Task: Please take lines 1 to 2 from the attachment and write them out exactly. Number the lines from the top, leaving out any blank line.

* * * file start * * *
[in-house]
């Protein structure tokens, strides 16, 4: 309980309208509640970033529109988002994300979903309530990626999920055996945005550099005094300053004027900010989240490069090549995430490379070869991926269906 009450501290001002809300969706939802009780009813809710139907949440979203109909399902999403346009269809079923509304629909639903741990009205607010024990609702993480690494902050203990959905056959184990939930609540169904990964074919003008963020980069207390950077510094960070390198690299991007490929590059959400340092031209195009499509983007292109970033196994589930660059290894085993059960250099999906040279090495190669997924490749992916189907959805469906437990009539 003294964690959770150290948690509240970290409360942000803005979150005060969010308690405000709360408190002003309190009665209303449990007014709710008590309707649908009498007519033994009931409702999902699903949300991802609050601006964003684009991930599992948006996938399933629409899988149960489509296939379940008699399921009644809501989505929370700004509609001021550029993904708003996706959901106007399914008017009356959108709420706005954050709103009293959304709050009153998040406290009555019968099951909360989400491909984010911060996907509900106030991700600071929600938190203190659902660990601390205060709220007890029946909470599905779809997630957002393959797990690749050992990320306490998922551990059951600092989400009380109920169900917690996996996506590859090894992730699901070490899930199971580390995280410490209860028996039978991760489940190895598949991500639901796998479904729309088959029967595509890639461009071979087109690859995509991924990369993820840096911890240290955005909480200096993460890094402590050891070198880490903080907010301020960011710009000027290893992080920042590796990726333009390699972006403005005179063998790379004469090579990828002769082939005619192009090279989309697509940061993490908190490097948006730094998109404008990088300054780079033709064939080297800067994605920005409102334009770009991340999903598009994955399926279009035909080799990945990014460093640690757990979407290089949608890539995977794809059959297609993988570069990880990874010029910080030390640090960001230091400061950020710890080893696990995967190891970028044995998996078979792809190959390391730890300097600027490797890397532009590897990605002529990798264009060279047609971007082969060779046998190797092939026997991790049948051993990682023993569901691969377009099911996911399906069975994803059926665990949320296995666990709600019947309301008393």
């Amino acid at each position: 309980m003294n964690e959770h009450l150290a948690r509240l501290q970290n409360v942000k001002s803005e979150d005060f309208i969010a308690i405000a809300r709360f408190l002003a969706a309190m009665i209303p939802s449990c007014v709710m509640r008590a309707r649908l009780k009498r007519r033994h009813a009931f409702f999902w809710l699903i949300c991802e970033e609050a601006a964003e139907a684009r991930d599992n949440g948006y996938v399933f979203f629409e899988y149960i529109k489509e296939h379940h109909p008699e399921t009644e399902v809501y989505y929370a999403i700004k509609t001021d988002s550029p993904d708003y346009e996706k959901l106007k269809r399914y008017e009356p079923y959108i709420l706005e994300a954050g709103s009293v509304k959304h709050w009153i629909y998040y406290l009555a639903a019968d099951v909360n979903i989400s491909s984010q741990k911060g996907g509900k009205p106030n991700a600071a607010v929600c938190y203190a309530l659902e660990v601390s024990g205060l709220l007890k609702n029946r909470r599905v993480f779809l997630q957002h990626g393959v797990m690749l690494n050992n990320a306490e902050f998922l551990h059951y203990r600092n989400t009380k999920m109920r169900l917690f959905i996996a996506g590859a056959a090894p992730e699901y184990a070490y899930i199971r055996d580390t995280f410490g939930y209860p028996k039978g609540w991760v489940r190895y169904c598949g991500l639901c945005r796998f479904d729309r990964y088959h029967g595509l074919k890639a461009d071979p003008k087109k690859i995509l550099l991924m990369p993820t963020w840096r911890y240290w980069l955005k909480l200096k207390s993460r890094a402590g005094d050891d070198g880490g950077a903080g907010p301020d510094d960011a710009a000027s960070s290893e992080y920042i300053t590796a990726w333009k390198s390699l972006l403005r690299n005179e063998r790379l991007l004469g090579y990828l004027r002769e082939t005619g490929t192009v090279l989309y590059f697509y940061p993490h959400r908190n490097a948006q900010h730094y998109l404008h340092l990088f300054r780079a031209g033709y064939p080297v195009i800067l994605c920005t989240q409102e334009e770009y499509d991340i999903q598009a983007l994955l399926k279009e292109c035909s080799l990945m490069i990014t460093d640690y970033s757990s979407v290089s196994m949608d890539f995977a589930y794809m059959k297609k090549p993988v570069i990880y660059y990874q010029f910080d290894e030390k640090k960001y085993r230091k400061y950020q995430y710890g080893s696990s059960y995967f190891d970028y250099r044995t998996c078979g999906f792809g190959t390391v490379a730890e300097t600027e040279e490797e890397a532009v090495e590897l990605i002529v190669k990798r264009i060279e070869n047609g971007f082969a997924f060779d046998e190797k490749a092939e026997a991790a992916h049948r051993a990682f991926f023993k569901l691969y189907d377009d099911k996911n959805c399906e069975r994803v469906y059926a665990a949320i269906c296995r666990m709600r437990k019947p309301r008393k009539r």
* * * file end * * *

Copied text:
[in-house]
């Protein structure tokens, strides 16, 4: 309980309208509640970033529109988002994300979903309530990626999920055996945005550099005094300053004027900010989240490069090549995430490379070869991926269906 009450501290001002809300969706939802009780009813809710139907949440979203109909399902999403346009269809079923509304629909639903741990009205607010024990609702993480690494902050203990959905056959184990939930609540169904990964074919003008963020980069207390950077510094960070390198690299991007490929590059959400340092031209195009499509983007292109970033196994589930660059290894085993059960250099999906040279090495190669997924490749992916189907959805469906437990009539 003294964690959770150290948690509240970290409360942000803005979150005060969010308690405000709360408190002003309190009665209303449990007014709710008590309707649908009498007519033994009931409702999902699903949300991802609050601006964003684009991930599992948006996938399933629409899988149960489509296939379940008699399921009644809501989505929370700004509609001021550029993904708003996706959901106007399914008017009356959108709420706005954050709103009293959304709050009153998040406290009555019968099951909360989400491909984010911060996907509900106030991700600071929600938190203190659902660990601390205060709220007890029946909470599905779809997630957002393959797990690749050992990320306490998922551990059951600092989400009380109920169900917690996996996506590859090894992730699901070490899930199971580390995280410490209860028996039978991760489940190895598949991500639901796998479904729309088959029967595509890639461009071979087109690859995509991924990369993820840096911890240290955005909480200096993460890094402590050891070198880490903080907010301020960011710009000027290893992080920042590796990726333009390699972006403005005179063998790379004469090579990828002769082939005619192009090279989309697509940061993490908190490097948006730094998109404008990088300054780079033709064939080297800067994605920005409102334009770009991340999903598009994955399926279009035909080799990945990014460093640690757990979407290089949608890539995977794809059959297609993988570069990880990874010029910080030390640090960001230091400061950020710890080893696990995967190891970028044995998996078979792809190959390391730890300097600027490797890397532009590897990605002529990798264009060279047609971007082969060779046998190797092939026997991790049948051993990682023993569901691969377009099911996911399906069975994803059926665990949320296995666990709600019947309301008393």